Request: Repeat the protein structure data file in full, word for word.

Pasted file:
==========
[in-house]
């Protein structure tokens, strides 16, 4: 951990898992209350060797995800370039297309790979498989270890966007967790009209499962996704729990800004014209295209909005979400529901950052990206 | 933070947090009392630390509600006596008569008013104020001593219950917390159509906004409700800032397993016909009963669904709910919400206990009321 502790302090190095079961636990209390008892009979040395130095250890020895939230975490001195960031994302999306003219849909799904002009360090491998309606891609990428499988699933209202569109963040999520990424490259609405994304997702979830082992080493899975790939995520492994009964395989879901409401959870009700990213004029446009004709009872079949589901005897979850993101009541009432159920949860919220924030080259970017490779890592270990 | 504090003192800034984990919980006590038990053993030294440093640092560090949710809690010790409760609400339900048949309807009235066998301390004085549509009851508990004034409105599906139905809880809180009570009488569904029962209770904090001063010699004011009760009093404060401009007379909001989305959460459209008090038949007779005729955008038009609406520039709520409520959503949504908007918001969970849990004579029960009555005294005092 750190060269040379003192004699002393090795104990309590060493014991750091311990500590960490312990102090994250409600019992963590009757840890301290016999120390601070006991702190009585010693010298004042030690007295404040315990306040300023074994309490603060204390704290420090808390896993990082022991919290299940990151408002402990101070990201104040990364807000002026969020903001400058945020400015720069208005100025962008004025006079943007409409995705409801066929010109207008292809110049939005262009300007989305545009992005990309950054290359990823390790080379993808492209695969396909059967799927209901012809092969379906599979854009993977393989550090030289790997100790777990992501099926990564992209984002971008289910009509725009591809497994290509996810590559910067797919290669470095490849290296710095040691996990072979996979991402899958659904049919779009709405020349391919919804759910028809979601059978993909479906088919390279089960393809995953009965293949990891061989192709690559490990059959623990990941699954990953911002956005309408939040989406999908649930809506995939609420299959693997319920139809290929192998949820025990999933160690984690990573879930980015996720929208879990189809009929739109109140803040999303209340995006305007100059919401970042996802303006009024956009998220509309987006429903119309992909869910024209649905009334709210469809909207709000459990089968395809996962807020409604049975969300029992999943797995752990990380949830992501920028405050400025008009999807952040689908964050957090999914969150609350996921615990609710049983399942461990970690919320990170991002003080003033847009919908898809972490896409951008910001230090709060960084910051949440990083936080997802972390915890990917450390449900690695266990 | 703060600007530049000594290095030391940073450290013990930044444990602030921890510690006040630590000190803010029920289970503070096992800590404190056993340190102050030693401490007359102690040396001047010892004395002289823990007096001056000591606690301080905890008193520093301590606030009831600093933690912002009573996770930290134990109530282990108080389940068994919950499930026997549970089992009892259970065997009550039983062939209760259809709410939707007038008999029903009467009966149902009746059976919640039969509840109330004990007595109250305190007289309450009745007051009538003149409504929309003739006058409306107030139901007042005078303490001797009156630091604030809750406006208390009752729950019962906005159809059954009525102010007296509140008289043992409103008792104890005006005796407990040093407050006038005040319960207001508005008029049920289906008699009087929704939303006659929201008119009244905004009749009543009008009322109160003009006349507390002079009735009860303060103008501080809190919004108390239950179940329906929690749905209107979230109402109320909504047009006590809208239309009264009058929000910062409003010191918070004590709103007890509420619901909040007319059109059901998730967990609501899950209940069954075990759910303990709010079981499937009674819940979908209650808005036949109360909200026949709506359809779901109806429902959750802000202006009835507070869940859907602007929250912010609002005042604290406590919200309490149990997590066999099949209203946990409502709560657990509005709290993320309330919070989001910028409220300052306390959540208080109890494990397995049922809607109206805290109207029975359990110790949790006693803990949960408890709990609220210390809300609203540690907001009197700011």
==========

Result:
[in-house]
């Protein structure tokens, strides 16, 4: 951990898992209350060797995800370039297309790979498989270890966007967790009209499962996704729990800004014209295209909005979400529901950052990206 | 933070947090009392630390509600006596008569008013104020001593219950917390159509906004409700800032397993016909009963669904709910919400206990009321 502790302090190095079961636990209390008892009979040395130095250890020895939230975490001195960031994302999306003219849909799904002009360090491998309606891609990428499988699933209202569109963040999520990424490259609405994304997702979830082992080493899975790939995520492994009964395989879901409401959870009700990213004029446009004709009872079949589901005897979850993101009541009432159920949860919220924030080259970017490779890592270990 | 504090003192800034984990919980006590038990053993030294440093640092560090949710809690010790409760609400339900048949309807009235066998301390004085549509009851508990004034409105599906139905809880809180009570009488569904029962209770904090001063010699004011009760009093404060401009007379909001989305959460459209008090038949007779005729955008038009609406520039709520409520959503949504908007918001969970849990004579029960009555005294005092 750190060269040379003192004699002393090795104990309590060493014991750091311990500590960490312990102090994250409600019992963590009757840890301290016999120390601070006991702190009585010693010298004042030690007295404040315990306040300023074994309490603060204390704290420090808390896993990082022991919290299940990151408002402990101070990201104040990364807000002026969020903001400058945020400015720069208005100025962008004025006079943007409409995705409801066929010109207008292809110049939005262009300007989305545009992005990309950054290359990823390790080379993808492209695969396909059967799927209901012809092969379906599979854009993977393989550090030289790997100790777990992501099926990564992209984002971008289910009509725009591809497994290509996810590559910067797919290669470095490849290296710095040691996990072979996979991402899958659904049919779009709405020349391919919804759910028809979601059978993909479906088919390279089960393809995953009965293949990891061989192709690559490990059959623990990941699954990953911002956005309408939040989406999908649930809506995939609420299959693997319920139809290929192998949820025990999933160690984690990573879930980015996720929208879990189809009929739109109140803040999303209340995006305007100059919401970042996802303006009024956009998220509309987006429903119309992909869910024209649905009334709210469809909207709000459990089968395809996962807020409604049975969300029992999943797995752990990380949830992501920028405050400025008009999807952040689908964050957090999914969150609350996921615990609710049983399942461990970690919320990170991002003080003033847009919908898809972490896409951008910001230090709060960084910051949440990083936080997802972390915890990917450390449900690695266990 | 703060600007530049000594290095030391940073450290013990930044444990602030921890510690006040630590000190803010029920289970503070096992800590404190056993340190102050030693401490007359102690040396001047010892004395002289823990007096001056000591606690301080905890008193520093301590606030009831600093933690912002009573996770930290134990109530282990108080389940068994919950499930026997549970089992009892259970065997009550039983062939209760259809709410939707007038008999029903009467009966149902009746059976919640039969509840109330004990007595109250305190007289309450009745007051009538003149409504929309003739006058409306107030139901007042005078303490001797009156630091604030809750406006208390009752729950019962906005159809059954009525102010007296509140008289043992409103008792104890005006005796407990040093407050006038005040319960207001508005008029049920289906008699009087929704939303006659929201008119009244905004009749009543009008009322109160003009006349507390002079009735009860303060103008501080809190919004108390239950179940329906929690749905209107979230109402109320909504047009006590809208239309009264009058929000910062409003010191918070004590709103007890509420619901909040007319059109059901998730967990609501899950209940069954075990759910303990709010079981499937009674819940979908209650808005036949109360909200026949709506359809779901109806429902959750802000202006009835507070869940859907602007929250912010609002005042604290406590919200309490149990997590066999099949209203946990409502709560657990509005709290993320309330919070989001910028409220300052306390959540208080109890494990397995049922809607109206805290109207029975359990110790949790006693803990949960408890709990609220210390809300609203540690907001009197700011």